New NASA/SGI Supercomputer Brings "Early Spring" to Climate Models
As winter arrives across the country, a new supercomputer that will create the best-ever models of how the Earth's climate works is being "fired up" as part of NASA's efforts to better understand the global environment. What used to take a year to calculate on a single processor might be done now in less than a day on this 512-processor machine.
From portraying the current climate more quantitatively to simulating future potential global warming scenarios, NASA will provide better science for economic and policy decisions using this new, powerful machine.
The 512-processor, SGI Origin 3800 supercomputer recently went into service at NASA's Goddard Space Flight Center, Greenbelt, Md. In technology developed especially for NASA, all processors share the computer's 128-part memory as if it were a single entity to improve performance significantly over other "clustered" architectures. Up to a 10-fold improvement on an Earth-science application has been realized with this new architecture using optimizing techniques and multi-level parallelism (MLP) software developed at NASA's Ames Research Center, Moffett Field, Calif.
"This latest supercomputing technology grants NASA scientists a significant new capability for understanding and simulating the intricacies of our planet's climate system," said Dr. Ghassem Asrar, Associate Administrator for Earth Sciences, NASA Headquarters, Washington. "For instance, the Goddard Institute for Space Studies in New York has been able to complete in two months research that previously would have taken six."
"This success shows the power of direct collaboration between NASA and industry, focusing our efforts on one of the most important scientific policy questions facing the country. I'm very pleased that our joint work has resulted in a significant new capability for the global climate research community," said Dr. William J. Feiereisen, a senior scientist at Ames.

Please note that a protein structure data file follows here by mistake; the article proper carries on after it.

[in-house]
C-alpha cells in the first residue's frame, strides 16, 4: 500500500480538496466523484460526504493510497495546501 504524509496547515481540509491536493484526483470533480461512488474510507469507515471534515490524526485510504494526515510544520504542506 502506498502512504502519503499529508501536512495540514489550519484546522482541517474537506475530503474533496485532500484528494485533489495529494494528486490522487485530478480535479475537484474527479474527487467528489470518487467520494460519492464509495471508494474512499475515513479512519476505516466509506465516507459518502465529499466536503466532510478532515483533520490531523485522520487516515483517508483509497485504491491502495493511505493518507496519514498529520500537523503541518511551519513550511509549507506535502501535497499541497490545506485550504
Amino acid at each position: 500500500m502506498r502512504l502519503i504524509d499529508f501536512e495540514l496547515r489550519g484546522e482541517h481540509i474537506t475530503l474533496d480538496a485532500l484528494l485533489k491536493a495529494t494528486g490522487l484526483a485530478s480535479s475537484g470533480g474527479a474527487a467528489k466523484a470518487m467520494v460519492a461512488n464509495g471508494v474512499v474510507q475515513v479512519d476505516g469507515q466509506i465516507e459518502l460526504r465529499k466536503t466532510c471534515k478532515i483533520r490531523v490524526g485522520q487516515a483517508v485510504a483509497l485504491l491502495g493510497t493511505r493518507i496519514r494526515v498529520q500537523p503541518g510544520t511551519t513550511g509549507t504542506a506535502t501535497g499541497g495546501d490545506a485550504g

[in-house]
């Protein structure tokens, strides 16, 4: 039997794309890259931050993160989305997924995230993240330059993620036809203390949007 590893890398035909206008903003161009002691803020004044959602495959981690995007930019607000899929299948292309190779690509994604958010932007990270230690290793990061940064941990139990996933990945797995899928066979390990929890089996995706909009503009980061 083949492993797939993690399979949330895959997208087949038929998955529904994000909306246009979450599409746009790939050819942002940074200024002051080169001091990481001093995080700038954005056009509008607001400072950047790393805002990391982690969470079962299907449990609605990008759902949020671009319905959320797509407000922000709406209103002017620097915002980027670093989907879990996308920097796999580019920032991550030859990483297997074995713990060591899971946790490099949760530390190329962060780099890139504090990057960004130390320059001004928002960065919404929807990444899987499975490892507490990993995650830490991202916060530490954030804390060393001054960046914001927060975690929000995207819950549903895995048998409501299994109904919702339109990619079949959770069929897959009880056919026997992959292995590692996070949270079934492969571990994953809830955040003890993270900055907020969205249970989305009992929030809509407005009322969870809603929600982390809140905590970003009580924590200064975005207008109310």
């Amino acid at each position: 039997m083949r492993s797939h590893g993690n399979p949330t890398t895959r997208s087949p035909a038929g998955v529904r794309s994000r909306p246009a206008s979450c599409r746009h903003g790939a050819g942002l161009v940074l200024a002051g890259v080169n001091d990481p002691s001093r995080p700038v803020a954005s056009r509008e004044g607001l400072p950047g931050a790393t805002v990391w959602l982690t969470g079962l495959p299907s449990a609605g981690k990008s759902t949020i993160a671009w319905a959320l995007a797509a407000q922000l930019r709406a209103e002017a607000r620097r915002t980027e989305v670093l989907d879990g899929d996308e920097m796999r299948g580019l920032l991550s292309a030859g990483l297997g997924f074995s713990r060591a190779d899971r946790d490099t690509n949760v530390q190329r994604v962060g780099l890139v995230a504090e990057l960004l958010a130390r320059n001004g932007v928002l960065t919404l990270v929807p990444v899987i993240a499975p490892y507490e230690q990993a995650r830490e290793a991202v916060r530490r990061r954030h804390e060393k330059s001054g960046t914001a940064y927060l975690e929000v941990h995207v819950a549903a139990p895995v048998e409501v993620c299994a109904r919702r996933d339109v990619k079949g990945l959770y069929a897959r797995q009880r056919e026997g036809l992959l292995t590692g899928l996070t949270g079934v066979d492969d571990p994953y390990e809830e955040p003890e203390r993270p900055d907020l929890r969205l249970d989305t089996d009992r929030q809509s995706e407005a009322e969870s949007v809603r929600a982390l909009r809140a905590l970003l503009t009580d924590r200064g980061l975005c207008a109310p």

The primary user of the new supercomputer is Goddard's Data Assimilation Office and a NASA-NOAA joint weather-forecast improvement project. The Office is preparing for the 2002 launch of the Aqua satellite by building NASA's next-generation software to incorporate observations into global climate models.
Aqua will observe changes in Earth's atmosphere, complementing the Terra satellite already in orbit. Together, Aqua and Terra will provide the first observations on interfaces between the atmosphere, oceans and land that this new computer will "crunch" into highly accurate climate models. The models will assist in better weather prediction and a better understanding of our global environment.
"With the Origin 3800, NASA will more than double the amount of data it ingests to 800,000 observations each day," said Dr. Richard B. Rood, a senior scientist at Goddard. "We will also integrate assimilation systems for several satellites so that, like the real Earth, the impact of one type of data will be felt by another type of data."
The Origin's processing power, along with the MLP software that takes advantage of its unique memory design, will enable the NASA climate models to run more than four times faster and at double the spatial resolution of today's models.
With one-quarter of the computing resources available to it, the Goddard Institute for Space Studies will be better able to explore natural and human influences on the climate. The Institute researches the many, not-yet-understood factors that contribute to global warming. These climate studies focus on timescales ranging from a decade to a century.
"This more capable computer will allow us to employ more realistic representations of global climate systems in our attempts to understand climate change that has already occurred and to predict climate change that will occur throughout the 21st century," said Institute Chief Dr. James E. Hansen. "Our most pressing needs are to represent the full atmosphere -- troposphere and stratosphere -- with adequate vertical resolution and to represent the ocean with better horizontal and vertical resolution. These improvements will be possible with the Origin 3800."
NASA's Earth Science Enterprise is a long-term research effort dedicated to providing industry and policy leaders with sound scientific knowledge of how natural and human-induced changes affect our global environment. As part of this effort, the Enterprise partners with industry to develop the new technologies needed for global observations.
Leslie McCarthy, NASA Goddard Institute for Space Studies, New York, N.Y., 212-678-5507, email@example.com